Let heckling in, and soon everything goes.
“Blackguard, coward, git, guttersnipe, hooligan, rat, swine, stoolpigeon, traitor.”
— Words considered “unparliamentary” that have been used in the British House of Commons, according to its information office
Last year, after I wrote a column in praise of state Supreme Court Justice Richard Sanders for shouting “tyrant!” during a speech by President Bush’s attorney general, a local judge wrote to say how disappointed he was in me.
“You missed badly,” the judge said.
Most Read Local Stories
- Microsoft pledges $500 million to tackle housing crisis in Seattle, Eastside
- 3 found dead in Sammamish a longtime Realtor, author, their son, relative says
- Video released of Seattle police sergeant who sat in a chair in front of a man's workplace, seeking an apology WATCH
- Total lunar eclipse coming this weekend; here's when you can see it
- 'Pretty rare in January': Seattle just set a record for warm temperatures
It was a convincing four-point, two-page rebuttal about the importance in society — and especially in the judiciary — of civility, decorum and respect. Let heckling in, and soon everything goes.
“If you defend (Sanders) in this circumstance,” the judge asked, “how could you not defend him under different circumstances where you might disagree with his underlying point of view?”
Sanders had yelled out because he said the speech was papering over America’s use of torture. My judge critic asked me to imagine that the speech had instead been a legalistic defense of, say, partial-birth abortion.
“Would you approve of (Sanders) shouting ‘Murderer! You are a baby murderer!’ and storming out? Is that really a public service?”
A good question. Particularly now that a congressman has pulled a Sanders of sorts, yelling “You lie!” at the president.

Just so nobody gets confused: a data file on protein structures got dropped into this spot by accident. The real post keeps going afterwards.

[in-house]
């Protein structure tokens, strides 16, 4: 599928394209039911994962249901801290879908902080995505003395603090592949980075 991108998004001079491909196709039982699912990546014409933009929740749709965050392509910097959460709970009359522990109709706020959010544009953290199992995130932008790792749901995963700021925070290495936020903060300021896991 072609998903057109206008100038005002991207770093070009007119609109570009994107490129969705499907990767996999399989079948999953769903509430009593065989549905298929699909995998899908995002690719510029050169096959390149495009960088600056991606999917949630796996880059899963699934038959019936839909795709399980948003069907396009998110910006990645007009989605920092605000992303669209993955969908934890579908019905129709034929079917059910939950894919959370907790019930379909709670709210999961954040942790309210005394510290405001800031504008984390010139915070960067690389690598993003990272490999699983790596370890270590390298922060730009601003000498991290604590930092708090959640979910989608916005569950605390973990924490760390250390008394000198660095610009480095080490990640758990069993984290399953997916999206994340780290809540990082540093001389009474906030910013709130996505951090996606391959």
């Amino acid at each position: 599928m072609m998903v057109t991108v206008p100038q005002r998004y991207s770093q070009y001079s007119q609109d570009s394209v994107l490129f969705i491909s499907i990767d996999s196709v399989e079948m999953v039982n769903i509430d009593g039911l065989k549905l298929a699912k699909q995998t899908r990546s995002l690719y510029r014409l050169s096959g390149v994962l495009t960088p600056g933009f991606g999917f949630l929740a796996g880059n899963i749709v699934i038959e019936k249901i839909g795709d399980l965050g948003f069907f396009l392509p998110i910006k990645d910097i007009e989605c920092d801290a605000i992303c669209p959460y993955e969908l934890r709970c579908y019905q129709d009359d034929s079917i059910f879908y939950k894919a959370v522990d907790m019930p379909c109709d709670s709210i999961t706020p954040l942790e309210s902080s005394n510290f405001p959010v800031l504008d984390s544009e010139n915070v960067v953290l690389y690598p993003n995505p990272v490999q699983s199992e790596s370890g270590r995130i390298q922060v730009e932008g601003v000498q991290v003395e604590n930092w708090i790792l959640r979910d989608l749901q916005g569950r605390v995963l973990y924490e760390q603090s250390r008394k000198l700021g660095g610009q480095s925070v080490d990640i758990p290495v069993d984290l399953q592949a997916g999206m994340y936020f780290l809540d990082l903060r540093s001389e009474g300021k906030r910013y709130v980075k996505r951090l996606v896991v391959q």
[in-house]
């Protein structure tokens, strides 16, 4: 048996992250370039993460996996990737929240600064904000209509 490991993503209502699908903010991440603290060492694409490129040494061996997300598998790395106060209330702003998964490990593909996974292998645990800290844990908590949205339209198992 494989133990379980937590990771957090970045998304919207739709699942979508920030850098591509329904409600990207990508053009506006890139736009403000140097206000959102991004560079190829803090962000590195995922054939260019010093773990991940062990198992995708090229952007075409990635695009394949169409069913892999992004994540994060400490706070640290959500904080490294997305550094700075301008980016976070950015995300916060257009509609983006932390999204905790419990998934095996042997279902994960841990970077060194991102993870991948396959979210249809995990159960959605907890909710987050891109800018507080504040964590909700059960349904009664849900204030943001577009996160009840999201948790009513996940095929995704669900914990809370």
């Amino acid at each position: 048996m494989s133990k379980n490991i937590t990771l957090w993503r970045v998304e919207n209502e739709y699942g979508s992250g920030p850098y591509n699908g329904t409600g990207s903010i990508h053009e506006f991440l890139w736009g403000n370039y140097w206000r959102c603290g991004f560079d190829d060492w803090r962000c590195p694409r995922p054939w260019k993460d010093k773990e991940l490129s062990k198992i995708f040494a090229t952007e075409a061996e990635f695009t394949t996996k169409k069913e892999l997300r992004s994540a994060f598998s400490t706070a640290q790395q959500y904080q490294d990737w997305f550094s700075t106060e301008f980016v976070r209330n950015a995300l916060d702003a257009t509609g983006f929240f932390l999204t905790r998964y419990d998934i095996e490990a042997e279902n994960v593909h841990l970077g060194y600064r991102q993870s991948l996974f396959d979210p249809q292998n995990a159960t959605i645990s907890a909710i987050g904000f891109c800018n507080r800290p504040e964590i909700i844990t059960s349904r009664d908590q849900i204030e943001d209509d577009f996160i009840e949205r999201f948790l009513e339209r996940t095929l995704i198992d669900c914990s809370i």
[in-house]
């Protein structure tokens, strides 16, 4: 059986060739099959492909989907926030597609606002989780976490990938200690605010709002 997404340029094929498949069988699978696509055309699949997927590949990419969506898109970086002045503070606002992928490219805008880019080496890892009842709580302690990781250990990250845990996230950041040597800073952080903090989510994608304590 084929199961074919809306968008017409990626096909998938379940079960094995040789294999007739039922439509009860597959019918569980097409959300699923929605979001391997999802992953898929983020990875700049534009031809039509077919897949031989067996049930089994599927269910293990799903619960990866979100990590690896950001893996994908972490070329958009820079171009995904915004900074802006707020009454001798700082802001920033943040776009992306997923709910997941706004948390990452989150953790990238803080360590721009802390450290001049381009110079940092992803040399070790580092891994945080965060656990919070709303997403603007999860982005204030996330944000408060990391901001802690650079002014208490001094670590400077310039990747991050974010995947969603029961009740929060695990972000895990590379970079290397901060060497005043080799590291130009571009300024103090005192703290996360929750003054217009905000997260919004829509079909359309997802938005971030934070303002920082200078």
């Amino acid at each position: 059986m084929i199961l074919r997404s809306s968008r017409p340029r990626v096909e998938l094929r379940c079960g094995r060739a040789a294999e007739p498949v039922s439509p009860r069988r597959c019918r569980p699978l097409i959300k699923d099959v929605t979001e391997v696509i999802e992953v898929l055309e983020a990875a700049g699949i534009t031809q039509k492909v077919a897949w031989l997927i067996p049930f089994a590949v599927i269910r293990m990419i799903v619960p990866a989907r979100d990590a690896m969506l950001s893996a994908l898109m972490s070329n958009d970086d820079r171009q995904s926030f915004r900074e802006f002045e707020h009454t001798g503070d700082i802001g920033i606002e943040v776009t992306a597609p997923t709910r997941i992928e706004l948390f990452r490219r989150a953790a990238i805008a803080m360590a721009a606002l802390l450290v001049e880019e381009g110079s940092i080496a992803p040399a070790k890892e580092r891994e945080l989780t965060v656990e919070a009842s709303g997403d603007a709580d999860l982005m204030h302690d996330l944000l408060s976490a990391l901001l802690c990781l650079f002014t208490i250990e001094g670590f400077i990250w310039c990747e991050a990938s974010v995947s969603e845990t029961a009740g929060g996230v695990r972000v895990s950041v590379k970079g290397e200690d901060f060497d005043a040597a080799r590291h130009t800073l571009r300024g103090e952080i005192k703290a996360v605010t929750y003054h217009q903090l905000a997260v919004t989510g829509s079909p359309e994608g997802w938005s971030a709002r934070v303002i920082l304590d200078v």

So let me disappoint my judge friend again. I’m glad for this latest outburst. I’ll go further and say: We need more heckling!
Yes, it’s obnoxious. Our mothers would frown. Like Congressman Joe Wilson, we’d have to apologize afterward while mouthing niceties about civil discourse.
But here’s the thing: Heckling can be clarifying. It can slice through squishy spin better than any reasoned, judicious op-ed.
That’s what I felt Sanders did. Sure, it was ludicrously melodramatic to shout “tyrant, you are a tyrant!” But as a reader pointed out at the time, the topic was torture at a conference of grown-up lawyers and judges. The only potential losers were Miss Manners and Sanders’ judicial reputation.
Now take Joe Wilson, who shouted out at President Obama. Unquestionably rude. My judge critic is right that if everybody lost it like this, there’d be chaos.
But look at what happened. In its own bombastic way, Wilson’s gust prompted an important policy debate.
Obama said health-care reform won’t cover illegal immigrants. He is right in that it won’t pay any money for them. But another part of the plan requires that everyone in the country have health insurance, here legally or not.
Obviously, if you’re poor and here illegally, it’s unlikely you’re going to buy health insurance, even if it’s the law. So does it make sense to have a national health plan that on one page forces people to do something but on another page bars them from getting any help doing it?
Away from all the partisan shouting about Wilson, a group of senators convened to try to fix the language on immigrants.
“We really thought we’d resolved this question of people who are here illegally, but as we reflected on the President’s speech … we wanted to go back and drill down again,” Democratic Senator Kent Conrad told Time magazine.
Interesting. I’m not saying the heckler was right. Wilson’s “You lie!” was itself a whopper, and I doubt he’s interested in crafting sensible health policy for immigrants. Yet we may end up with a more coherent law anyway.
I say we copy the British and add heckling to our system. Make the president stand in the well of the House or the Senate and talk some policy trash. Put up or shut up would make everyone more accountable — both the hecklers and the hecklees.
Wouldn’t you have liked it if President Bush had been subjected to “Question Time” in the run-up to the Iraq war?
I told my judge critic I thought this latest flare-up was messy but good. Kind of like democracy itself.
He believes there may be a long-term cost to the coarsening. It tears at the seams. Civil is better because it’s lasting.
He closed, surprisingly, with a bit of a heckle:
“You no doubt will be comforted to see that Rush Limbaugh and Michelle Malkin are on your side,” he wrote.
Ouch, Judge. Couldn’t you have just called me a guttersnipe or something?
Danny Westneat’s column appears Wednesday and Sunday. Reach him at 206-464-2086 or email@example.com.